The other day I was speaking with a CEO who wanted me to help facilitate a conversation around the crafting of the company’s purpose statement.
I asked her, “Why do you want to do this?”
She explained that she wanted everyone on her team to fully understand and be aligned behind the purpose of the organization. Given this as her objective, I suggested that wordsmithing may not be the best use of their time.
Deep versus Surface Structure
In language, there is the concept of “deep” versus “surface” structure. The deep structure is the meaning; what you want to convey. The surface structure is the actual configuration of words, used to express what you want to say. When you debate the specific words that should be in your mission or vision statement, you are automatically focusing on the surface structure. But if your goal is alignment and understanding, the words are not as important as the intent – the deep structure. Access to the deep structure is not intellectual. It is visceral.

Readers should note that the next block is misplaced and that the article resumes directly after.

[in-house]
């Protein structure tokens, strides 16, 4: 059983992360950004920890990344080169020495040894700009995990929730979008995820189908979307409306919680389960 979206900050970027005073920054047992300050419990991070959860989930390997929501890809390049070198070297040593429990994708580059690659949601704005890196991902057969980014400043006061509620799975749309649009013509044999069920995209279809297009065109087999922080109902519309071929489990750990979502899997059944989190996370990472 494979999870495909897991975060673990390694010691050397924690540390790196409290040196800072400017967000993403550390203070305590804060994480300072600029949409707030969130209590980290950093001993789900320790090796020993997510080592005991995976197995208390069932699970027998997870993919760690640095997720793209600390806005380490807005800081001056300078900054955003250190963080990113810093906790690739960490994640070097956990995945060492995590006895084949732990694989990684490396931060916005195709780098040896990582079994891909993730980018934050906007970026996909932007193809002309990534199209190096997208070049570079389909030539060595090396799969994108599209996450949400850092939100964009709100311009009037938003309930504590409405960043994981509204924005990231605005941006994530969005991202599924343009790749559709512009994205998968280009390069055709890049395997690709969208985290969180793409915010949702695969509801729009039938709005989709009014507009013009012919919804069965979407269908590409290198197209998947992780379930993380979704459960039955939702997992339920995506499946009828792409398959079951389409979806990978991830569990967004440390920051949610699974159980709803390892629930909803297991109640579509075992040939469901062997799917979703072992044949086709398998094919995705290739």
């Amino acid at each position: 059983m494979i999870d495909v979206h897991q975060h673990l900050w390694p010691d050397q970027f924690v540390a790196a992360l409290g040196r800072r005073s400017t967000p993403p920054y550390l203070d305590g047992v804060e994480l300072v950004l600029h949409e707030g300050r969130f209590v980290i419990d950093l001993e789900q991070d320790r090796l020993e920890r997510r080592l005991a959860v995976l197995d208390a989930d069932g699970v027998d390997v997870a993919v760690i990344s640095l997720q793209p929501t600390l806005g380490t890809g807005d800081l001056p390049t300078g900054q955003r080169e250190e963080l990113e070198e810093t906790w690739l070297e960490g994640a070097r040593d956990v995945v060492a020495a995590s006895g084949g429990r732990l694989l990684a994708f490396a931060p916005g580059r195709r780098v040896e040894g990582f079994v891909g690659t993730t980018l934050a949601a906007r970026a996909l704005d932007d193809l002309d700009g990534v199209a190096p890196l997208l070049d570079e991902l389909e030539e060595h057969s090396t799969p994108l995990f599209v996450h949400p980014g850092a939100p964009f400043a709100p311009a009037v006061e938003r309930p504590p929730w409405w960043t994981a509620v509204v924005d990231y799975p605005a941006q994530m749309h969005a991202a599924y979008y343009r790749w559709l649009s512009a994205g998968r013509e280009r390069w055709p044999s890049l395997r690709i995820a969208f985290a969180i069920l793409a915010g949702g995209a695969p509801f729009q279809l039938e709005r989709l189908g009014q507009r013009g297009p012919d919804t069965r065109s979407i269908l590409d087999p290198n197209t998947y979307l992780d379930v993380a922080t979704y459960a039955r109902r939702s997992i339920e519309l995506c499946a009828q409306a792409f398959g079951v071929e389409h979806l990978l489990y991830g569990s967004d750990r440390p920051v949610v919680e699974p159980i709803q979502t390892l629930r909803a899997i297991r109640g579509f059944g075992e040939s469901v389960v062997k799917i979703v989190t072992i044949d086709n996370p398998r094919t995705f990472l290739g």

To do this, I suggested that the team visit/interview clients. Talk to individuals and organizations that have been impacted by their work. Talk about “why” you are in business. Have each person on the team share personal stories. Get emotional.
The specific wording of a purpose, mission or vision statement (the surface structure) is not as important as the meaning behind the words (the deep structure). This is where you tap into implicit motivations.
When organizations focus on the deep structure, improvisation begins to emerge. Innovation becomes a more natural act because everyone is clear on the “why” and “what.” From there, they can innovate the “how.” Work becomes a truer expression of each individual.
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By Stephen Shapiro